An aerial view of the Brazilian port of Atalaia do Norte – the starting point for adventurers, missionaries, poachers, smugglers and others drawn to the Javari Valley, a vast expanse of jungle in the heart of the Amazon rainforest – Copyright International Trachoma Initiative/ AFP Danny HADDAD
Joshua Howat Berger
A few steps from where British journalist Dom Phillips and Brazilian indigenous expert Bruno Pereira left for their last trip, people sit in the hot sun, smashing rocks into pieces with hammers.
It looks like a scene from a movie set in biblical times, but it’s 21st century Brazil, in the city of Atalaia do Norte – the starting point for adventurers, missionaries, poachers, smugglers and others drawn to the Javari Valley, a vast expanse of jungle in the heart of the Amazon rainforest.
Phillips, 57, and Pereira, 41, were returning by boat to Atalaia after a search trip to the area when they were murdered on June 5.
The murky affair has cast an international spotlight on the Javari Valley, home to a larger-than-Austrian indigenous reservation that has the highest concentration of uncontacted tribes on Earth.
The region has been hit by an upsurge in illegal fishing, logging, mining and drug trafficking – crimes that security experts say are fueled by poverty.
In Atalaia, the county seat, Carmen Magalhaes da Roxa explains why she sits on a block of wood in the dirt, smashing stones with a hammer to sell them for construction projects at four reais (less than $1) the bucket.
“There is no other work here. If I don’t break these rocks, I won’t have money to buy gas, pay the electric bill, buy my medicine,” says Roxa, 54, pounding in a print dress floral and flip flops with half a dozen other “quebra-pedras”, or breakers.
“We suffer here – a lot. I smash my fingers, I get flying shards. But what can you do?” asks the grandmother of three, raising her bruised hands in a shrug.
– Lack of options –
Seventy-five percent of the population lives in poverty in Atalaia do Norte, a colorful but ramshackle river town of 20,000 near where Brazil meets Peru and Colombia.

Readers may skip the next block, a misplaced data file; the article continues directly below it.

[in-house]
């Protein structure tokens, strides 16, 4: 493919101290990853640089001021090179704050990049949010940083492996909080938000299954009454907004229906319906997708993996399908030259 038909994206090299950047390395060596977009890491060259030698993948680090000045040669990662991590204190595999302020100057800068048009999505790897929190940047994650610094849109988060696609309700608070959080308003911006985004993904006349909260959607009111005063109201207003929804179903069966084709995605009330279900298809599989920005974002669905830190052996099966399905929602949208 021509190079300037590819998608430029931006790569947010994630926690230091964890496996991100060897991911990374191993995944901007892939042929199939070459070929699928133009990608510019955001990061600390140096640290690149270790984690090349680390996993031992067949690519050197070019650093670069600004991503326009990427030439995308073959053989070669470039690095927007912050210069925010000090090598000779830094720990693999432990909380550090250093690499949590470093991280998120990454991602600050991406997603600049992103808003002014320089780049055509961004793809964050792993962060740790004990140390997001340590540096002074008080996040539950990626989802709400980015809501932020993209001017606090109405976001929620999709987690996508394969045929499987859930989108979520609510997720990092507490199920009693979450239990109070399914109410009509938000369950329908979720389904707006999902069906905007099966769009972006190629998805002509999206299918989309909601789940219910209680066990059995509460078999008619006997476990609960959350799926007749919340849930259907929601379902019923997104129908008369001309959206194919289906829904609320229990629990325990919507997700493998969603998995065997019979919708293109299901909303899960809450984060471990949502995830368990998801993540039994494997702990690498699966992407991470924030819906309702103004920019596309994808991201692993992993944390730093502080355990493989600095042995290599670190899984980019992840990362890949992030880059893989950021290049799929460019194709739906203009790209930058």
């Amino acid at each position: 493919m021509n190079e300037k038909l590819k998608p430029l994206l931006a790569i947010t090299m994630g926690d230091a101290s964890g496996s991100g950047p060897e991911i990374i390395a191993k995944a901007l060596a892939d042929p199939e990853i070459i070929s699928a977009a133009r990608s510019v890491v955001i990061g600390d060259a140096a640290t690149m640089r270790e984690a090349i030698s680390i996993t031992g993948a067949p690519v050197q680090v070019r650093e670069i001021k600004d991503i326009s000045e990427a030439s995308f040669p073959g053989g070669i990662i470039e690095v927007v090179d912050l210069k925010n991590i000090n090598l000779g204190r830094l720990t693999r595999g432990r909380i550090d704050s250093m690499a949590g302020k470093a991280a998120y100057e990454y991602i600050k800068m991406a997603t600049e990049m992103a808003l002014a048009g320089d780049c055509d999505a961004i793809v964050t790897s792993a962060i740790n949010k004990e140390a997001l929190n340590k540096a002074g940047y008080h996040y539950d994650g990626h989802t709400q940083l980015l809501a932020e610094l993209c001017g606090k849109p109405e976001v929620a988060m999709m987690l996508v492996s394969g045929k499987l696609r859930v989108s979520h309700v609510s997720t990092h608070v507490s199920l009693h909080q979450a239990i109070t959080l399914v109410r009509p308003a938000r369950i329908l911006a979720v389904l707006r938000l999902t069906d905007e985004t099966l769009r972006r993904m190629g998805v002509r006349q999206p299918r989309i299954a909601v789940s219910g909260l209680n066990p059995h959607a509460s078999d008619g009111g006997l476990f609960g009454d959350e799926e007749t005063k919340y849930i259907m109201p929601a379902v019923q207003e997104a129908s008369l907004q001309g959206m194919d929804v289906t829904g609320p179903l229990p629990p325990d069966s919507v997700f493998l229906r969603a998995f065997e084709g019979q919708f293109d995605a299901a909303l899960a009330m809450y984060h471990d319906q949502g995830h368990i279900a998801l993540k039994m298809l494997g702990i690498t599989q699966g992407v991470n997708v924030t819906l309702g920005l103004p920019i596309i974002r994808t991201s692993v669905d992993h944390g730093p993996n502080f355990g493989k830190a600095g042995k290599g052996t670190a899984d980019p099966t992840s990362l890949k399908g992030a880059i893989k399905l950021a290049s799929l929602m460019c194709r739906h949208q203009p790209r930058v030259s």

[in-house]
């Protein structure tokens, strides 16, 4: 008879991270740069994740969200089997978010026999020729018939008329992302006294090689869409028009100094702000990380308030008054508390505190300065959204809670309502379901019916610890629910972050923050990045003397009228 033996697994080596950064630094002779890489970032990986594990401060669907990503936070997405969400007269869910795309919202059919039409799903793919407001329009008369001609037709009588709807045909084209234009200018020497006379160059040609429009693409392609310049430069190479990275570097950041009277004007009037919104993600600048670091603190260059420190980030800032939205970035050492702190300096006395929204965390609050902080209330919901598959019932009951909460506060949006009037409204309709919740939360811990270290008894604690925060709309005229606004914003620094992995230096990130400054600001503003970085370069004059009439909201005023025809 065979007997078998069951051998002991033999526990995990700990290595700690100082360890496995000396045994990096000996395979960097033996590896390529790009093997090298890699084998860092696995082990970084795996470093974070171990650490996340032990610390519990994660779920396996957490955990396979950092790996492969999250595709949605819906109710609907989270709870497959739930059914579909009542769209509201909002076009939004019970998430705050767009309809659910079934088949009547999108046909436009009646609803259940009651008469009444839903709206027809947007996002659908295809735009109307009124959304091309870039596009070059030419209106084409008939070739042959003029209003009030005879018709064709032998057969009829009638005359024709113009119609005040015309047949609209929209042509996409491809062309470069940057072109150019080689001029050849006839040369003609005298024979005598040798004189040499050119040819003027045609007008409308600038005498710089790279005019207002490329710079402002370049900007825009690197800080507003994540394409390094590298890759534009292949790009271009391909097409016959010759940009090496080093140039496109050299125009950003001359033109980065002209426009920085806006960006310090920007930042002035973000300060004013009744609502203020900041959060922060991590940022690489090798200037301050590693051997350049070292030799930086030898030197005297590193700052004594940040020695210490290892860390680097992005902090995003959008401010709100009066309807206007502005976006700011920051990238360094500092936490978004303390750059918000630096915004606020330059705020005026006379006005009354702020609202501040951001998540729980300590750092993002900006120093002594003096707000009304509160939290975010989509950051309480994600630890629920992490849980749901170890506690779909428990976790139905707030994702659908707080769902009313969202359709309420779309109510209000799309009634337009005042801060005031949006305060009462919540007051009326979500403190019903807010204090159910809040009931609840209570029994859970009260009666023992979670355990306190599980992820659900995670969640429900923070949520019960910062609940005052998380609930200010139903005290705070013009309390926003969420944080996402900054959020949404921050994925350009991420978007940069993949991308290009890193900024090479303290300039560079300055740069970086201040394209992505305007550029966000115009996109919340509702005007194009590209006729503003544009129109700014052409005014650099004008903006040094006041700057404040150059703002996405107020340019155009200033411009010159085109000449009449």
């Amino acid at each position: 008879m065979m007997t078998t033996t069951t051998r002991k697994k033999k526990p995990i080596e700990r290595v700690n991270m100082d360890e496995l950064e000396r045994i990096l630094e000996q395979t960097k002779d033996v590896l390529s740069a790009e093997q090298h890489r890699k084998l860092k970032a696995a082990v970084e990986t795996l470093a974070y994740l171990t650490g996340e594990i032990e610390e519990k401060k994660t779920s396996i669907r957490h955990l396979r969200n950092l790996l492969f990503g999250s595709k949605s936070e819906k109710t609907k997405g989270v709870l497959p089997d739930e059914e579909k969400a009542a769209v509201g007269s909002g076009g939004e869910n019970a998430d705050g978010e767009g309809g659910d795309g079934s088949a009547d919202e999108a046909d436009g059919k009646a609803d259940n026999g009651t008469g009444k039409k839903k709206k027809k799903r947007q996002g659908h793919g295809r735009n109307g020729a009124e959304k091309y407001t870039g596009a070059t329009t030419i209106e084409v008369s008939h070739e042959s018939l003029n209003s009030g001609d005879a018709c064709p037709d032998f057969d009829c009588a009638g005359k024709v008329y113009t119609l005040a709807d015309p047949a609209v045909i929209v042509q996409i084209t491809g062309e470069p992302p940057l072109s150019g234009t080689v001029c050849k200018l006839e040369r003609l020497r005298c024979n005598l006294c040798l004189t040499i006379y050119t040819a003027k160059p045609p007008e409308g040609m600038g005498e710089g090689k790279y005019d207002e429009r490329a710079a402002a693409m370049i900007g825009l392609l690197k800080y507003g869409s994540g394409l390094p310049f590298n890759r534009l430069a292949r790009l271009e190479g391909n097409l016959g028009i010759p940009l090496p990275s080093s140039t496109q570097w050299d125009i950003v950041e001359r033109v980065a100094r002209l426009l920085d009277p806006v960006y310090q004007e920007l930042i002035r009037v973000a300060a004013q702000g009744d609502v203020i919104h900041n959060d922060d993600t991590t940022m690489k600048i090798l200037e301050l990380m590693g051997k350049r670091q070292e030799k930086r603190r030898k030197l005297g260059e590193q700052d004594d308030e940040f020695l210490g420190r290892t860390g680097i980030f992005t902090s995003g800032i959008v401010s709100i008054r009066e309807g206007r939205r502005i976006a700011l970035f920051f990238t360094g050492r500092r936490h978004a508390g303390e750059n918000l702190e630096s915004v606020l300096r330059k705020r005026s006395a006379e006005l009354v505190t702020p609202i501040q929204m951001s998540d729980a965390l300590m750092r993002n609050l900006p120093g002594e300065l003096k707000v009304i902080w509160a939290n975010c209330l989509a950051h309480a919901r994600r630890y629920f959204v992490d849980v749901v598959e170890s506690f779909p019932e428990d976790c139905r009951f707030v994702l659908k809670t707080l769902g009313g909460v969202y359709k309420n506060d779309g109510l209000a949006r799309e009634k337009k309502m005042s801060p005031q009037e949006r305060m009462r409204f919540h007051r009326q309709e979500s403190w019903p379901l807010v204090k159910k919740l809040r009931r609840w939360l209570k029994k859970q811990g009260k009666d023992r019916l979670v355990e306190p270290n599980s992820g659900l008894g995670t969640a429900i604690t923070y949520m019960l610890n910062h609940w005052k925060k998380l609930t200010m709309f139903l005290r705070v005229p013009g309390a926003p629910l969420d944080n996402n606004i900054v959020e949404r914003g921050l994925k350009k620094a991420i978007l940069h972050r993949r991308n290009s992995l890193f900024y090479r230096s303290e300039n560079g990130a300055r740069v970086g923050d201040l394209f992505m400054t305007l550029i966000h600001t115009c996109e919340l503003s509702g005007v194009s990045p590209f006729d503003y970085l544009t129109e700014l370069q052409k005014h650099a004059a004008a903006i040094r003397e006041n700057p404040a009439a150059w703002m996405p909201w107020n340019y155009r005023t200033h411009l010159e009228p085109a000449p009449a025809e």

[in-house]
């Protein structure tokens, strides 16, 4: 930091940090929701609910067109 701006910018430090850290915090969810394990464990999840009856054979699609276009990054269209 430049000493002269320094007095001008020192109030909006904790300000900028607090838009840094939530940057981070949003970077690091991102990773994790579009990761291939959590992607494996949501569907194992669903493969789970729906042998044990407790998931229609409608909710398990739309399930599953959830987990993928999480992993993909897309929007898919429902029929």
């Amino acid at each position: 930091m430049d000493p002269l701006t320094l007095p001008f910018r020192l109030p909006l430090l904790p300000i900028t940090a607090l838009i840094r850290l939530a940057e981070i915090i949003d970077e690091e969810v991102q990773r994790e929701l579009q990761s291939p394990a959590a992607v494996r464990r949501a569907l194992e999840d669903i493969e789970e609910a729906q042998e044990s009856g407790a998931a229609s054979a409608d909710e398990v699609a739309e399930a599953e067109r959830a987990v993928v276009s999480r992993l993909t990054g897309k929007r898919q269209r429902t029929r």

Almost everything in town is produced locally or brought in by boat from Manaus, the Amazonas state capital – an eight-day trip.
There are few ways to escape poverty.
Residents often say they have three job options: farming, fishing, or town hall, the county’s biggest employer.
Analysts say the growing lawlessness has created a fourth: environmental crime, backed by the money of drug gangs that thrive in the lawlessness of a triple frontier deep in the jungle.
“Drug traffickers insert impoverished local populations into their networks, presenting them as an opportunity,” security specialist Aiala Colares of Para State University wrote in a recent article, adding that cartels operating in Amazonia feed on “state abandonment”.
“We cannot address the issue of environmental crimes without addressing poverty,” Brazilian journalist Yan Boechat said on Twitter.
“The economic development of the Amazon region is a failure. What happened to Bruno and Dom is linked to this,” he wrote, alongside a video of Atalaia breakers.
– Violent mix –
Poverty and anarchy turned out to be a violent mixture.
Critics say weak state presence — a longstanding problem across the Amazon — has only worsened since 2019 under President Jair Bolsonaro, whose administration has scaled back enforcement of the environmental law and the indigenous affairs agency, FUNAI.
In the Javari Valley, an outbreak of violence followed.
The FUNAI base on the edge of the indigenous reserve was the target of multiple gun attacks in 2019.
In the same year, the FUNAI anti-poaching chief in the region was assassinated in the nearby town of Tabatinga. The crime remains unsolved.
Just across the border, gunmen in speedboats raided a Peruvian police station in January, wounding four officers and brazenly robbing a cache of weapons. The post has not yet reopened.
Marivonea Moreira de Mello, a 45-year-old mother of four who works at the town hall of Atalaia, remembers that ten years ago she slept with the front door open. Now she wouldn’t dare, she said.
“Our young people are becoming addicted to drugs. My own son is one of them. He is 20 years old,” she said.
She was happy when the Army, Navy, Federal Police and global media descended on Atalaia after Phillips and Pereira disappeared.
Now that they are mostly gone, she worries about what will happen next. The local police have only two officers.
“Atalaia do Norte is in a very dangerous situation,” she said.
“There is a lack of police, a lack of security, a lack of everything.”